The Equatorial sea areas previously known as the Doldrums seem to have been re-named. So we are now sailing through the Inter Tropical Convergance Zone (ITCZ), but I think we’ll stick with the old seafaring term. We are only about 4 degrees North of the Equator now and the winds are lacking in power and consistency. No problem if you happen to have a light boat, a keen crew and some big sails to play with, but we’re not breaking any speed records. This area is also known for overcast skies and thunderstorms which we seem to be dodging at night.
Sea mounts rise from the ocean floor 3000 metres below, we sailed over one summit just 100m beneath us, an underwater mountain that would be a pretty good size Alp.
But one breaks the surface, a Gibraltar style rock emerges from the ocean, the tiny island of Malpelo is a Colombian possession, a remote naval outpost. It is almost on our rhumb line to Galapagos.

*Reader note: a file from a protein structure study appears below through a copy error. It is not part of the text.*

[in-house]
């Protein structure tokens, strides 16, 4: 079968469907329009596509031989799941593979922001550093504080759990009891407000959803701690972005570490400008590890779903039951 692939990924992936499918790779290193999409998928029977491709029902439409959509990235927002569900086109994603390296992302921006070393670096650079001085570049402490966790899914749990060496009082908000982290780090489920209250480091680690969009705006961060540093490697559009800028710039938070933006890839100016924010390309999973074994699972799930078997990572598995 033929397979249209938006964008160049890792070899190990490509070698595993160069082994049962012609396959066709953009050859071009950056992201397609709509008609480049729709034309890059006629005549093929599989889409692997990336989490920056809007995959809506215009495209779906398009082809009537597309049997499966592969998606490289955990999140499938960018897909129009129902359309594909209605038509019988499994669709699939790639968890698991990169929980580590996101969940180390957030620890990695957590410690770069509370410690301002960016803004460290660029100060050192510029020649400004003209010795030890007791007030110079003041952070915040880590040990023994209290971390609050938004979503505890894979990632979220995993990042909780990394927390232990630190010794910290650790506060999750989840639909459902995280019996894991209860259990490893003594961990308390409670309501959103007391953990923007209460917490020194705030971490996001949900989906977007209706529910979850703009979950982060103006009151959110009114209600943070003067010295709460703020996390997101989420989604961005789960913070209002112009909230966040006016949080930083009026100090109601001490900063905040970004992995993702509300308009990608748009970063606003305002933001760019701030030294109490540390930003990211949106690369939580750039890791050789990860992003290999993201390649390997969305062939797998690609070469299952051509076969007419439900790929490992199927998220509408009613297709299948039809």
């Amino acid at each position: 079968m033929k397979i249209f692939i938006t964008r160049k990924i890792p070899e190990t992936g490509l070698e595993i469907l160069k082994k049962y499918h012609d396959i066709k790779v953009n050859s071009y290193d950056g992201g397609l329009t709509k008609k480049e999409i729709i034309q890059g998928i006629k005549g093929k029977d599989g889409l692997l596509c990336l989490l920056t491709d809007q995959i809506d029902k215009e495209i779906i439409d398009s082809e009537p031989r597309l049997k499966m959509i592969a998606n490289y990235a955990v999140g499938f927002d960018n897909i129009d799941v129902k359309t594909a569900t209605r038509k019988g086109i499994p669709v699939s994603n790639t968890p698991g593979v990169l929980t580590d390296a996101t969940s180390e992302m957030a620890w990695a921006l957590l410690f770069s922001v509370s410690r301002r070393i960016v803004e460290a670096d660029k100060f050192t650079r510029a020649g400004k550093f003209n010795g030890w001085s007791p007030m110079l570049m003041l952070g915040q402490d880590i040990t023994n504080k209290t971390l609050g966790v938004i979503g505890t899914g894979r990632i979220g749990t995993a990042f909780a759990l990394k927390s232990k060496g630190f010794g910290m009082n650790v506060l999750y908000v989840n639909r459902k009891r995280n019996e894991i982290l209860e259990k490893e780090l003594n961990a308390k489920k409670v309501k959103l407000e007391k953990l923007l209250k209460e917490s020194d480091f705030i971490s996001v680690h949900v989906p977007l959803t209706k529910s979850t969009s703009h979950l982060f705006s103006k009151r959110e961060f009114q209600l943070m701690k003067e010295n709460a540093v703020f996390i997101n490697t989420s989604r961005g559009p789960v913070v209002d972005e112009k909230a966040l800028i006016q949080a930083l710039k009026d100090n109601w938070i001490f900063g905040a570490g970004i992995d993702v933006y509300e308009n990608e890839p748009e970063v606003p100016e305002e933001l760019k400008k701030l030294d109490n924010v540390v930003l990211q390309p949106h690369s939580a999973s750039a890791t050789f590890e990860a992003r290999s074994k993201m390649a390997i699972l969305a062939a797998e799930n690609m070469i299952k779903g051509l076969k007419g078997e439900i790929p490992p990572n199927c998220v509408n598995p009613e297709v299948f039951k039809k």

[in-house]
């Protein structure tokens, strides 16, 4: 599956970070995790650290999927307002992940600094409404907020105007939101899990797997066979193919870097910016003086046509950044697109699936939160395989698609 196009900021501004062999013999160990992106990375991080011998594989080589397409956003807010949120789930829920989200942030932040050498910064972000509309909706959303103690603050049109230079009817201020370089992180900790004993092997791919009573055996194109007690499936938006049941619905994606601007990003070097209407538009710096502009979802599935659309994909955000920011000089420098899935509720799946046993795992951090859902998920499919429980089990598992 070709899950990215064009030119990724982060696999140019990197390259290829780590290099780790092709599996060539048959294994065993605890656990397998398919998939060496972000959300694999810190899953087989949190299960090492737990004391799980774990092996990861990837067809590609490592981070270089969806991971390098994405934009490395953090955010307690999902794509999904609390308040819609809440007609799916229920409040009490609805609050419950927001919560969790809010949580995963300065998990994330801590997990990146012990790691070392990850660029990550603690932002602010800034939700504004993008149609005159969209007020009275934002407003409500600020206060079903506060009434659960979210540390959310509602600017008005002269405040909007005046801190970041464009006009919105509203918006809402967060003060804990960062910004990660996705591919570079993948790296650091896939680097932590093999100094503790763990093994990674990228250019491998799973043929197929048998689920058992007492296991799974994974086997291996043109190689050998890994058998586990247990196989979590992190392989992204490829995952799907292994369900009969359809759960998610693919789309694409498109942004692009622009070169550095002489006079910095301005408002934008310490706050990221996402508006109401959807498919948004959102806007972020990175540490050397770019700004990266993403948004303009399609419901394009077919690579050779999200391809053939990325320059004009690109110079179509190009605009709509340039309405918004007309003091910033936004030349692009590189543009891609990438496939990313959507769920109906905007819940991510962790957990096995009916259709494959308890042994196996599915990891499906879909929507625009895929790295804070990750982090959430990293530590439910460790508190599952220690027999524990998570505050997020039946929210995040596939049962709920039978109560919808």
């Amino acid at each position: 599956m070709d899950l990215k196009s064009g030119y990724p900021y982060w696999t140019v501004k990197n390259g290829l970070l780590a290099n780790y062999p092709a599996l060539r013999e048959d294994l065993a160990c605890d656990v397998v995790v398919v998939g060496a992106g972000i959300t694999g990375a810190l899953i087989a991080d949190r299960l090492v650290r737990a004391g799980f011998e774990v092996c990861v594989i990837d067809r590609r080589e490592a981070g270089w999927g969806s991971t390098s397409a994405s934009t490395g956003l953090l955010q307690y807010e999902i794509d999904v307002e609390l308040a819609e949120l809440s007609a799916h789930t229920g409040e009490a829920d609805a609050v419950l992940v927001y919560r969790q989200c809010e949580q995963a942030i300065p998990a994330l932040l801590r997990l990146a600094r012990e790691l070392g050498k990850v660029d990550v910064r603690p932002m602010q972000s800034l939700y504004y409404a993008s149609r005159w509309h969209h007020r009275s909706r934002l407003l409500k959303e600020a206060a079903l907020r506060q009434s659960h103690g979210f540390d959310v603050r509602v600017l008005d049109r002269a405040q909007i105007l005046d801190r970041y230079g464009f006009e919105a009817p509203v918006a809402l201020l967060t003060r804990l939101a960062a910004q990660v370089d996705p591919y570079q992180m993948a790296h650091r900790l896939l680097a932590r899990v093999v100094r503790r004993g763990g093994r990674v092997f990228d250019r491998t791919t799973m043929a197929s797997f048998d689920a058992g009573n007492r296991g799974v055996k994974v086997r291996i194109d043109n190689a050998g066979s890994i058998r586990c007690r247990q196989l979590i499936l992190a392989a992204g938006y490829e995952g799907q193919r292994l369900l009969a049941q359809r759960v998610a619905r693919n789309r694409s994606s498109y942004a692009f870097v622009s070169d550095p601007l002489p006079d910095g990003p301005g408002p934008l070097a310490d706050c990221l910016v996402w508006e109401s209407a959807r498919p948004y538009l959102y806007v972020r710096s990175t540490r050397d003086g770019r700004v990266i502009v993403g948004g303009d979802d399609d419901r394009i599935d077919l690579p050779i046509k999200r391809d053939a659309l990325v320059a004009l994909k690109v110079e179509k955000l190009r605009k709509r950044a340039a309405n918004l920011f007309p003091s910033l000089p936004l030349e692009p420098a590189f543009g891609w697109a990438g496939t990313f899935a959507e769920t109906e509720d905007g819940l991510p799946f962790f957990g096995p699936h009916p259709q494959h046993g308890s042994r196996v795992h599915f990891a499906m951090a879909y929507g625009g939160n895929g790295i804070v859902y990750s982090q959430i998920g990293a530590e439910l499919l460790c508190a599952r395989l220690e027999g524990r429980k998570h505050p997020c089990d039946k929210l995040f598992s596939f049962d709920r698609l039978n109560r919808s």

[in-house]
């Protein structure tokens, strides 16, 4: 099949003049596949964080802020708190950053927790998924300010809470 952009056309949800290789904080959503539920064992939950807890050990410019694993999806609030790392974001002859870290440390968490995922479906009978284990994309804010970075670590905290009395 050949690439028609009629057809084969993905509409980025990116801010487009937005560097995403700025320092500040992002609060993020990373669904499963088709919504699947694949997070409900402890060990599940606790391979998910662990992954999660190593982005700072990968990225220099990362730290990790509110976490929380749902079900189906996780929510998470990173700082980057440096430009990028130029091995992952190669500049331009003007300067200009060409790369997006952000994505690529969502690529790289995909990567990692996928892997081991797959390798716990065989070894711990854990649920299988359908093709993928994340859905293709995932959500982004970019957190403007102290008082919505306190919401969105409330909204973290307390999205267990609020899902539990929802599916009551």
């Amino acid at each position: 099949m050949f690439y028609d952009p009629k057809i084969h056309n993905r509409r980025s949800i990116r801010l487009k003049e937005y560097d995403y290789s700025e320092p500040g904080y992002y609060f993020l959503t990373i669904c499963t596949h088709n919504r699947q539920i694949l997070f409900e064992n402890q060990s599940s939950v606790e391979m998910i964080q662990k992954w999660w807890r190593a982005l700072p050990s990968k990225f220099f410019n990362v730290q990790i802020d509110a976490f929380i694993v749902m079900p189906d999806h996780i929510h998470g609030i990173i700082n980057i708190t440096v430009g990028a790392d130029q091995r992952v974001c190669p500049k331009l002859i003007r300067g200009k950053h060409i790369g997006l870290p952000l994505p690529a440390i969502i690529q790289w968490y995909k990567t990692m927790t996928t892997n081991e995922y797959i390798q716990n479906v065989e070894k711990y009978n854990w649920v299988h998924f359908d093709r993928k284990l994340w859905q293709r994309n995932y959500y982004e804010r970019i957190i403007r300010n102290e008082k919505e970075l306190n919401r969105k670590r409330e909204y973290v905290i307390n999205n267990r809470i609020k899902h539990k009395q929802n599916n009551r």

I have heard stories of spectacular diving, pristine waters and huge schools of hammerhead sharks. We hoped to stop and have a look, but it seems that it’s now off limits to visitors. Dawn’s VHF request for permission to approach the island was denied by the Colombian Navy, so we sailed on by.
I still like a paper chart.
If you want to buy a nautical chart in Panama City you should go to see ‘Mister George’ at Islamorada International. He has a huge colour printer and will run off an official, full size Admiralty chart of anywhere in the world, at the touch of a button. We bought a 1: 20,000,000 scale planning chart of the South Pacific.
Now I have had time to unfold it and start to understand the size of the area. It’s daunting.
Our first Atlantic crossing in 2004 was 2,850 nautical miles I think, from Canaries to Antigua. It seemed an epic voyage. The Pacific at the equator is 11,000 miles East to West! All of the land masses of the world could fit in the Pacific basin with room to spare.